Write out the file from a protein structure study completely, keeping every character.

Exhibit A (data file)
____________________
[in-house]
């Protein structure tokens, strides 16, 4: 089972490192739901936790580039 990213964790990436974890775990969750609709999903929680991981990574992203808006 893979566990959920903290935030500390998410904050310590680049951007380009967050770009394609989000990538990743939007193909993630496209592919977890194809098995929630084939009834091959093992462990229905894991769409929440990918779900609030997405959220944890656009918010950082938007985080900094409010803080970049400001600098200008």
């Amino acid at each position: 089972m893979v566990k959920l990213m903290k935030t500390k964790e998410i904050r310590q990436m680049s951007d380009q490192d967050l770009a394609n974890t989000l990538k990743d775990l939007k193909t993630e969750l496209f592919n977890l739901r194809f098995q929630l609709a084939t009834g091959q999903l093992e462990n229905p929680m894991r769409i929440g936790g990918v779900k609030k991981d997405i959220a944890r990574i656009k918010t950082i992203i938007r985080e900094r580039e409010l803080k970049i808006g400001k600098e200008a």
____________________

[in-house]
């Protein structure tokens, strides 16, 4: 089972490192739901936790580039 990213964790990436974890775990969750609709999903929680991981990574992203808006 893979566990959920903290935030500390998410904050310590680049951007380009967050770009394609989000990538990743939007193909993630496209592919977890194809098995929630084939009834091959093992462990229905894991769409929440990918779900609030997405959220944890656009918010950082938007985080900094409010803080970049400001600098200008």
């Amino acid at each position: 089972m893979v566990k959920l990213m903290k935030t500390k964790e998410i904050r310590q990436m680049s951007d380009q490192d967050l770009a394609n974890t989000l990538k990743d775990l939007k193909t993630e969750l496209f592919n977890l739901r194809f098995q929630l609709a084939t009834g091959q999903l093992e462990n229905p929680m894991r769409i929440g936790g990918v779900k609030k991981d997405i959220a944890r990574i656009k918010t950082i992203i938007r985080e900094r580039e409010l803080k970049i808006g400001k600098e200008a």